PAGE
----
In which UK cities are workers most likely to hate their jobs?

UK cities where workers are most likely to hate their jobs

New survey conducted by CV Library reveals the importance of keeping your workers happy.

As we approach the end of the year, a time when many professionals begin to get itchy feet about their jobs, new research from CV-Library reveals that over a third (39.7 per cent) of Brits confess to disliking their current job. The leading job site conducted a survey of 1,100 workers, to find out how many people enjoyed their role and found that almost two thirds (63.2 per cent) of those who dislike their job think about quitting every day. What’s more, the survey uncovered the areas across the UK where professionals disliked their jobs the most:

1. Sheffield – 56.7 per cent dislike their current job
2. Liverpool – 51.6 per cent dislike their current job
3. Brighton – 50 per cent dislike their current job
4. Bristol – 48 per cent dislike their current job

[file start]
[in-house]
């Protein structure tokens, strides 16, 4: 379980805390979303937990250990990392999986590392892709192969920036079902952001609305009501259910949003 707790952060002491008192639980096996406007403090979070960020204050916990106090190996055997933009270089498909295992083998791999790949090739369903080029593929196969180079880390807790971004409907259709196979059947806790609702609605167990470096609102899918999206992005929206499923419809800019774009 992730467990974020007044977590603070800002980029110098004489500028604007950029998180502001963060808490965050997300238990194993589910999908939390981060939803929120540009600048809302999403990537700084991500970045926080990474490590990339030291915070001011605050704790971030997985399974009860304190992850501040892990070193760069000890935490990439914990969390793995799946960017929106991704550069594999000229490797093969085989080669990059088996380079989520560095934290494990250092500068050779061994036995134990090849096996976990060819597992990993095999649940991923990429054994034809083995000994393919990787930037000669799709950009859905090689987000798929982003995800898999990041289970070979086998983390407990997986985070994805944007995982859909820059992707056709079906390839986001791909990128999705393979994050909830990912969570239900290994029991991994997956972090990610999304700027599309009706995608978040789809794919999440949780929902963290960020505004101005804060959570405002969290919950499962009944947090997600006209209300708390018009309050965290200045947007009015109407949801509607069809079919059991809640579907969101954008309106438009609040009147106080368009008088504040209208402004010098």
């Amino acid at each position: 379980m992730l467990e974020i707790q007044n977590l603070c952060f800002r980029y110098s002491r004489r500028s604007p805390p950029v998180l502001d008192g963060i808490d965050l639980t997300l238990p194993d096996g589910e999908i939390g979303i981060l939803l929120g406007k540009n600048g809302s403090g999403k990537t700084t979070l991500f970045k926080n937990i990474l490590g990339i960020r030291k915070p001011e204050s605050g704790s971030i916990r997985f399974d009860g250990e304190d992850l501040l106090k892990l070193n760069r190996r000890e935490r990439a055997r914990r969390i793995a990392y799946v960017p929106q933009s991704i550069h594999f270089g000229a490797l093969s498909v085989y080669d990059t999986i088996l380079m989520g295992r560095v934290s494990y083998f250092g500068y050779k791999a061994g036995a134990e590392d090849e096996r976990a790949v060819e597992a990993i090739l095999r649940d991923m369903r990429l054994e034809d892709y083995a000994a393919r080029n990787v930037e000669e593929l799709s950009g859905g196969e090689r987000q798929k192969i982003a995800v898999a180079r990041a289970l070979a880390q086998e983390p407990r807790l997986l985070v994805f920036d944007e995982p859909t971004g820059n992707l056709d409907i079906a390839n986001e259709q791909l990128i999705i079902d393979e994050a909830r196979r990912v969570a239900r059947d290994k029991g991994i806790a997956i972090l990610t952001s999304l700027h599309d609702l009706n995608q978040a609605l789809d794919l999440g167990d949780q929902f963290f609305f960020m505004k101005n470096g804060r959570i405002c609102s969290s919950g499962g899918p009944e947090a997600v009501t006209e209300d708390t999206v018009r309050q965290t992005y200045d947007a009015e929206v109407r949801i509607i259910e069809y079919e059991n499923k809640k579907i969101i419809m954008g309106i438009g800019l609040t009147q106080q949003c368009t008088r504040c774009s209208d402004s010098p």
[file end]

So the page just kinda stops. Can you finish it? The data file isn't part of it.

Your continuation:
5. Southampton – 47.1 per cent dislike their current job
6. Newcastle – 44.4 per cent dislike their current job
7. Nottingham – 42.9 per cent dislike their current job
8. Manchester – 41.9 per cent dislike their current job
9. Bournemouth – 41 per cent dislike their current job
10. Edinburgh – 40.6 per cent dislike their current job

Lee Biggins, founder and managing director of CV-Library, comments,

As we approach the end of the year, many workers begin to consider whether it’s time for a career change, perhaps even making work-based resolutions for the year ahead. While this can be beneficial for businesses, for example if an employee’s career goals are to exceed their targets or to gain a promotion in their current workplace, it can also have a negative impact if your employees are planning on finding a new job, elsewhere.

The survey also sought to understand why workers were so unhappy in their current roles, identifying the main cause as feeling undervalued (48.8 per cent). Other reasons include not being in the role they want (47.9 per cent), working at a company with a poor culture (34.8 per cent), being underpaid (29.3 per cent) and being bored at work (28.6 per cent).

Biggins concludes,

It’s clear job satisfaction is important to today’s professionals and employers need to ensure they’re doing all they can to meet the needs of their employees. Creating a great company culture is key, but you must also consider ways to keep your workforce engaged and show how much you value them. These don’t have to be at a huge expense to your business, but it’s vital that you take this into consideration if you hope to retain talented workers in the New Year.

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